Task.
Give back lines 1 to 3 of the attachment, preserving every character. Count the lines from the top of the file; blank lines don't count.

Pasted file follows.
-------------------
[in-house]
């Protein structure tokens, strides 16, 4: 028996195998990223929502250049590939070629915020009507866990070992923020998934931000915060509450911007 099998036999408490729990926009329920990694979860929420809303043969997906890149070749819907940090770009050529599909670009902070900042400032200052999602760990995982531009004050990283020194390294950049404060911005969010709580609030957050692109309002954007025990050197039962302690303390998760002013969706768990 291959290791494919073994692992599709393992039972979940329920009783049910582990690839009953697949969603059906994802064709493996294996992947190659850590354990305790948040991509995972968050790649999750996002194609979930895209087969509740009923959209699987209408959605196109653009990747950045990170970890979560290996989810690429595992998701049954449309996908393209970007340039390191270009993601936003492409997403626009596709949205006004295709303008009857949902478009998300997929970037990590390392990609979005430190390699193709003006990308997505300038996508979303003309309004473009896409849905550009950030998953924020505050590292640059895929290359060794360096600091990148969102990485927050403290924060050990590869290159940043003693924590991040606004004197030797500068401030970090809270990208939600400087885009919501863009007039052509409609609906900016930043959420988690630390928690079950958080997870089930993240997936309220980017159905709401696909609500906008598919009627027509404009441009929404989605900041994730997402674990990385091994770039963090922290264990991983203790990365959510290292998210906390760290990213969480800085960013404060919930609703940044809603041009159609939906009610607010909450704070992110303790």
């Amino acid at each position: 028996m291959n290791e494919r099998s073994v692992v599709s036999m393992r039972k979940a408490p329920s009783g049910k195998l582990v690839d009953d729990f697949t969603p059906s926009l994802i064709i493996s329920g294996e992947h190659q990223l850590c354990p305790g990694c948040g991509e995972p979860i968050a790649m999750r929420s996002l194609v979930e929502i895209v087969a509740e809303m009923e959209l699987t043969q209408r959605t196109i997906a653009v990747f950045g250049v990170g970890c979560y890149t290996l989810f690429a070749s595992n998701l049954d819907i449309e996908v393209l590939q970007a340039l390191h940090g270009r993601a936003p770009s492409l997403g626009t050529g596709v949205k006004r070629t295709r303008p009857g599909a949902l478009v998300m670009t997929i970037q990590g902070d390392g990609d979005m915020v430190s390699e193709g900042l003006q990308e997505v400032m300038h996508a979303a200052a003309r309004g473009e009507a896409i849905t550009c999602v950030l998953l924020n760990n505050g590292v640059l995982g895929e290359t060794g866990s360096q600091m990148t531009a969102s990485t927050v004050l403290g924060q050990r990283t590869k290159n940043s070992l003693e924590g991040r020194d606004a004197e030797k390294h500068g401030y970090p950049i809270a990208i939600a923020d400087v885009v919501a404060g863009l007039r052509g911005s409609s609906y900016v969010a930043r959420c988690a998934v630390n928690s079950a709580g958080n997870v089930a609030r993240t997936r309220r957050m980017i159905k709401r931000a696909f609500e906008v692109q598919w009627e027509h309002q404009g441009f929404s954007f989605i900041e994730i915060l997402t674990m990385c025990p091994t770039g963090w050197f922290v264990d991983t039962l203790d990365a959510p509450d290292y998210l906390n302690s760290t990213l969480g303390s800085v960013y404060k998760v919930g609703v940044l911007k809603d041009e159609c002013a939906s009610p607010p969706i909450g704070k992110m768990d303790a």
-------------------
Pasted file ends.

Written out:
[in-house]
């Protein structure tokens, strides 16, 4: 028996195998990223929502250049590939070629915020009507866990070992923020998934931000915060509450911007 099998036999408490729990926009329920990694979860929420809303043969997906890149070749819907940090770009050529599909670009902070900042400032200052999602760990995982531009004050990283020194390294950049404060911005969010709580609030957050692109309002954007025990050197039962302690303390998760002013969706768990 291959290791494919073994692992599709393992039972979940329920009783049910582990690839009953697949969603059906994802064709493996294996992947190659850590354990305790948040991509995972968050790649999750996002194609979930895209087969509740009923959209699987209408959605196109653009990747950045990170970890979560290996989810690429595992998701049954449309996908393209970007340039390191270009993601936003492409997403626009596709949205006004295709303008009857949902478009998300997929970037990590390392990609979005430190390699193709003006990308997505300038996508979303003309309004473009896409849905550009950030998953924020505050590292640059895929290359060794360096600091990148969102990485927050403290924060050990590869290159940043003693924590991040606004004197030797500068401030970090809270990208939600400087885009919501863009007039052509409609609906900016930043959420988690630390928690079950958080997870089930993240997936309220980017159905709401696909609500906008598919009627027509404009441009929404989605900041994730997402674990990385091994770039963090922290264990991983203790990365959510290292998210906390760290990213969480800085960013404060919930609703940044809603041009159609939906009610607010909450704070992110303790």
């Amino acid at each position: 028996m291959n290791e494919r099998s073994v692992v599709s036999m393992r039972k979940a408490p329920s009783g049910k195998l582990v690839d009953d729990f697949t969603p059906s926009l994802i064709i493996s329920g294996e992947h190659q990223l850590c354990p305790g990694c948040g991509e995972p979860i968050a790649m999750r929420s996002l194609v979930e929502i895209v087969a509740e809303m009923e959209l699987t043969q209408r959605t196109i997906a653009v990747f950045g250049v990170g970890c979560y890149t290996l989810f690429a070749s595992n998701l049954d819907i449309e996908v393209l590939q970007a340039l390191h940090g270009r993601a936003p770009s492409l997403g626009t050529g596709v949205k006004r070629t295709r303008p009857g599909a949902l478009v998300m670009t997929i970037q990590g902070d390392g990609d979005m915020v430190s390699e193709g900042l003006q990308e997505v400032m300038h996508a979303a200052a003309r309004g473009e009507a896409i849905t550009c999602v950030l998953l924020n760990n505050g590292v640059l995982g895929e290359t060794g866990s360096q600091m990148t531009a969102s990485t927050v004050l403290g924060q050990r990283t590869k290159n940043s070992l003693e924590g991040r020194d606004a004197e030797k390294h500068g401030y970090p950049i809270a990208i939600a923020d400087v885009v919501a404060g863009l007039r052509g911005s409609s609906y900016v969010a930043r959420c988690a998934v630390n928690s079950a709580g958080n997870v089930a609030r993240t997936r309220r957050m980017i159905k709401r931000a696909f609500e906008v692109q598919w009627e027509h309002q404009g441009f929404s954007f989605i900041e994730i915060l997402t674990m990385c025990p091994t770039g963090w050197f922290v264990d991983t039962l203790d990365a959510p509450d290292y998210l906390n302690s760290t990213l969480g303390s800085v960013y404060k998760v919930g609703v940044l911007k809603d041009e159609c002013a939906s009610p607010p969706i909450g704070k992110m768990d303790a």